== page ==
Illustration for article titled The Mystery of Antarcticas Record Drop in Sea Ice Has Been Solved

Photo: NASA Goddard Space Flight Center (Flickr)

Ice in the polar regions has been under assault from rising ocean and water temperatures. While human-driven climate change is driving widespread weirdness, natural patterns can also lead to chaos.


A prime of example of said chaos was the freakishly low sea ice extent in Antarctica in 2016 and 2017. Ice extent crashed hard everywhere, but particularly in the Weddell Sea near the Antarctic Peninsula. Among the oddities of the austral spring and summer those years was a Netherlands-sized hole in the ice known as a polynya.

Now, new findings published in Geophysical Research Letters show the likely cause of the abnormal conditions were intense, warm winds, which also helped usher in powerful storms that wiped out icepack. The results could help researchers refine their understanding of what the future holds, as temperatures rise and further destroy ice and the ecosystems it supports.


Antarctic sea ice is the oddball of polar ice. The Arctic’s ice has shown a steep decline as the planet has warmed, owing to its location in a largely enclosed ocean. In comparison, the Antarctic’s sea ice extends out from a continent and is much more dynamic. In the years before the huge 2016 crash to a record low, it was at a record high.

From 2015 to 2016, Antarctic sea ice extent dropped a staggering 463,322 square miles (1.2 million square kilometers)—an area twice the size of France. The new research used satellites as well as data collected from autonomous ocean-faring floats to figure out what happened to drive the drop. The findings show the first blow to the ice came in September, when the most powerful storm ever recorded in the Weddell Sea whipped through the region. Relatively warm, gusty winds lashed icepack and broke it up to kickstart melt season.

The heat continued into November, which was the hottest November ever recorded for the region, with temperatures averaging around 5.4 degrees Fahrenheit (3 degrees Celsius) above normal. During that time, the first polynya in nearly 40 years opened in the ice, which allowed dark water to absorb more heat from the sun and contribute to melting. Then another storm struck in December, this time moving the farthest south any storm has moved in the Weddell Sea. And thus, you have the recipe for record sea ice decline. The next year saw similarly shrunken sea ice and an even bigger polynya.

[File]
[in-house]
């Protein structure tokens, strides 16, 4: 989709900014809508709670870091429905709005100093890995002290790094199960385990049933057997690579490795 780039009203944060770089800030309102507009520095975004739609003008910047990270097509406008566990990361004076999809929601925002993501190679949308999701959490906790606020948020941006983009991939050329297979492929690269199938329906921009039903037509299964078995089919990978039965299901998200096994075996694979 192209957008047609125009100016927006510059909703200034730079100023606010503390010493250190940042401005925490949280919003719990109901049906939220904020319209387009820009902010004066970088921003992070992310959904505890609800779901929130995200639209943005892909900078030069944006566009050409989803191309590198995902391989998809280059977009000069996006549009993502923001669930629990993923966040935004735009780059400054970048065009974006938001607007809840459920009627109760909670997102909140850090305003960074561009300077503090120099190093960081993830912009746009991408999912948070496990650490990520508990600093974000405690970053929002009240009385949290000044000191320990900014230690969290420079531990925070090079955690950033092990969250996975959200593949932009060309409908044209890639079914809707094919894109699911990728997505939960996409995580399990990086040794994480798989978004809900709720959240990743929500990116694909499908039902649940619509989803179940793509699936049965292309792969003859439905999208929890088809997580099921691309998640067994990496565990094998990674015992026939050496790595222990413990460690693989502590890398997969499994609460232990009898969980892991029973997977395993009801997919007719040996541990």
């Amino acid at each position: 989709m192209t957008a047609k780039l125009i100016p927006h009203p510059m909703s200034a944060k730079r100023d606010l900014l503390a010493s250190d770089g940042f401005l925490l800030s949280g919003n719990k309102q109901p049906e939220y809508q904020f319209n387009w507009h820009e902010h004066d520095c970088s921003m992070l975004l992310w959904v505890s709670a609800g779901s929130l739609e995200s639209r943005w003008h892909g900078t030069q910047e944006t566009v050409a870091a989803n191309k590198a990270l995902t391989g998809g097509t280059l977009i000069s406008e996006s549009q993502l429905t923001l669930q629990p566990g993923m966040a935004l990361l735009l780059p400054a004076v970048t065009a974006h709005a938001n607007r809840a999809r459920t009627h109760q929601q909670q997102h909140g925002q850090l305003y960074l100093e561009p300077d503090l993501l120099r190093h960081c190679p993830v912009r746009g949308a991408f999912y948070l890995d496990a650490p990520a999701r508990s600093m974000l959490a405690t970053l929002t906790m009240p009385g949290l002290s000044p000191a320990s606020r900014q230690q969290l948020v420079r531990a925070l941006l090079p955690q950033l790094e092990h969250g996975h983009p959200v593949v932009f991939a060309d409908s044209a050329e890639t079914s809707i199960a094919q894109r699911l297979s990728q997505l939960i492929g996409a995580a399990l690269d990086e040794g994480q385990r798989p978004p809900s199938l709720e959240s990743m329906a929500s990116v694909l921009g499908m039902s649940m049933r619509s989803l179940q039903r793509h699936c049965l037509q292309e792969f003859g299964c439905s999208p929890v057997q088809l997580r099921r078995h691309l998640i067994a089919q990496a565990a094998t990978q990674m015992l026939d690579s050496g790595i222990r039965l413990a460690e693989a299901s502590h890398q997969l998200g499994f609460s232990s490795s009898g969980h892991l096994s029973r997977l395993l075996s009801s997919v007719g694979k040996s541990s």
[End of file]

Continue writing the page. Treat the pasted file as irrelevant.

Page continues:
Whether the sudden change represents a new regime in Antarctic sea ice is still an area of very active research, but sea ice is generally expected to decline in the region in the coming decades as climate change emerges more forcefully.


“Variability in Antarctic sea ice extent is very large, and detecting an anthropogenic signal is going to be difficult,” John Turner, a climate expert with the British Antarctic Survey who led the new research, told Earther in an email. “The increase up to 2014 was a surprise, considering the ice loss in the Arctic, and the rapid drop in 2016 added to the long list of questions about Antarctic sea ice. It’s unclear whether the sea ice extent will recover to 2014 values or if this the start of the long-term decline expected as greenhouse gas concentrations increase.”

Turner said that natural forces are likely largely responsible for the sea ice mess of the past five years in Antarctica, though he also noted there’s evidence the ozone hole has influenced storm tracks and winds. He also said that climate change is expected to drive a decline in the region’s sea ice by a third this century. The results also show the risk of natural conditions that can drive ice loss, forming a climate dog pile with human-driven warming to hurt ice. A similar situation played out for Greenland’s land ice last year, when extra sunny skies combined with record heat and dirty snow to drive record melt.


Disappearing sea ice won’t cause sea levels to rise like Greenland’s land ice will (that’s a whole other issue in Antarctica, though). But it could affect ocean circulation patterns and habitats for everything from seals to penguins to krill.

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